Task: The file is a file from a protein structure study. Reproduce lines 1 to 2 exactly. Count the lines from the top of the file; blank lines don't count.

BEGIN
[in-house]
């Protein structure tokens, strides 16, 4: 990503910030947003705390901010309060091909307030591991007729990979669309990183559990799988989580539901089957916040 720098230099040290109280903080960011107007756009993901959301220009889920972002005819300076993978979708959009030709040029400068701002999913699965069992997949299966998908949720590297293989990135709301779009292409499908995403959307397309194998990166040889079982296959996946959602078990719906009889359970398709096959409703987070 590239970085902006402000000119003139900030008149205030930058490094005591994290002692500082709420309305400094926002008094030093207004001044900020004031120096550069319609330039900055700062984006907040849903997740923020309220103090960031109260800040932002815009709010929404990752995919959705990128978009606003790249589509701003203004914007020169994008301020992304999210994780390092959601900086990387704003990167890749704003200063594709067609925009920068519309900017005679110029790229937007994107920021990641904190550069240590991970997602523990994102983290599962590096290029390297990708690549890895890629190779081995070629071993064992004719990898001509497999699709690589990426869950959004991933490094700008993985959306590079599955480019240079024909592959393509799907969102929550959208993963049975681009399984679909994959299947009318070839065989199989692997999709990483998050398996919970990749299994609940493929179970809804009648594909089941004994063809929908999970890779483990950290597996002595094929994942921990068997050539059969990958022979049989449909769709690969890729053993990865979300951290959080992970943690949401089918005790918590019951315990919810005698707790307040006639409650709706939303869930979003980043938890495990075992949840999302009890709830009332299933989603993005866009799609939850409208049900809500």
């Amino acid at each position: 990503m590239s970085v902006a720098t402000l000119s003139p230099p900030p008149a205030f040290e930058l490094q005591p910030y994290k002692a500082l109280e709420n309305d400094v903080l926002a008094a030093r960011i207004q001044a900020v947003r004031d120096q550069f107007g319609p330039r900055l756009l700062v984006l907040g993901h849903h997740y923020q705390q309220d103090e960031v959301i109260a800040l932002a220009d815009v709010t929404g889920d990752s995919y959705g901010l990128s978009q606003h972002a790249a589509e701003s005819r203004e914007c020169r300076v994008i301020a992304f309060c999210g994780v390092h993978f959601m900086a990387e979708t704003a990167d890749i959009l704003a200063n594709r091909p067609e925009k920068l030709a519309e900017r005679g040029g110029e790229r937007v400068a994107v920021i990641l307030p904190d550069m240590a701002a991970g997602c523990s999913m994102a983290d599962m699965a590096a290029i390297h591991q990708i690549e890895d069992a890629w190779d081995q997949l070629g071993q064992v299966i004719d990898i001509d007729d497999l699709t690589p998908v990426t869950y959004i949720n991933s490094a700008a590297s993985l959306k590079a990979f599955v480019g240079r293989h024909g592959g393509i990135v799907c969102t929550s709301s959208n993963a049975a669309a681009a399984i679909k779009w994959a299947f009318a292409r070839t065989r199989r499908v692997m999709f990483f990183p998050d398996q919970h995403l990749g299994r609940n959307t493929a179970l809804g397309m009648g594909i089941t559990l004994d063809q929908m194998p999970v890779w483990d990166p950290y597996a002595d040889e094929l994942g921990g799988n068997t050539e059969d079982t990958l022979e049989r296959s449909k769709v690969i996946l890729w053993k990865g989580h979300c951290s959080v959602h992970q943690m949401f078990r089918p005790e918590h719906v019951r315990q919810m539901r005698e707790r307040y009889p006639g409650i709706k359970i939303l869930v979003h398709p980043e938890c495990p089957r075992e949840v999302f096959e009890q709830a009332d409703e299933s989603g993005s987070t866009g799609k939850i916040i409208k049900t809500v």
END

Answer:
[in-house]
């Protein structure tokens, strides 16, 4: 990503910030947003705390901010309060091909307030591991007729990979669309990183559990799988989580539901089957916040 720098230099040290109280903080960011107007756009993901959301220009889920972002005819300076993978979708959009030709040029400068701002999913699965069992997949299966998908949720590297293989990135709301779009292409499908995403959307397309194998990166040889079982296959996946959602078990719906009889359970398709096959409703987070 590239970085902006402000000119003139900030008149205030930058490094005591994290002692500082709420309305400094926002008094030093207004001044900020004031120096550069319609330039900055700062984006907040849903997740923020309220103090960031109260800040932002815009709010929404990752995919959705990128978009606003790249589509701003203004914007020169994008301020992304999210994780390092959601900086990387704003990167890749704003200063594709067609925009920068519309900017005679110029790229937007994107920021990641904190550069240590991970997602523990994102983290599962590096290029390297990708690549890895890629190779081995070629071993064992004719990898001509497999699709690589990426869950959004991933490094700008993985959306590079599955480019240079024909592959393509799907969102929550959208993963049975681009399984679909994959299947009318070839065989199989692997999709990483998050398996919970990749299994609940493929179970809804009648594909089941004994063809929908999970890779483990950290597996002595094929994942921990068997050539059969990958022979049989449909769709690969890729053993990865979300951290959080992970943690949401089918005790918590019951315990919810005698707790307040006639409650709706939303869930979003980043938890495990075992949840999302009890709830009332299933989603993005866009799609939850409208049900809500």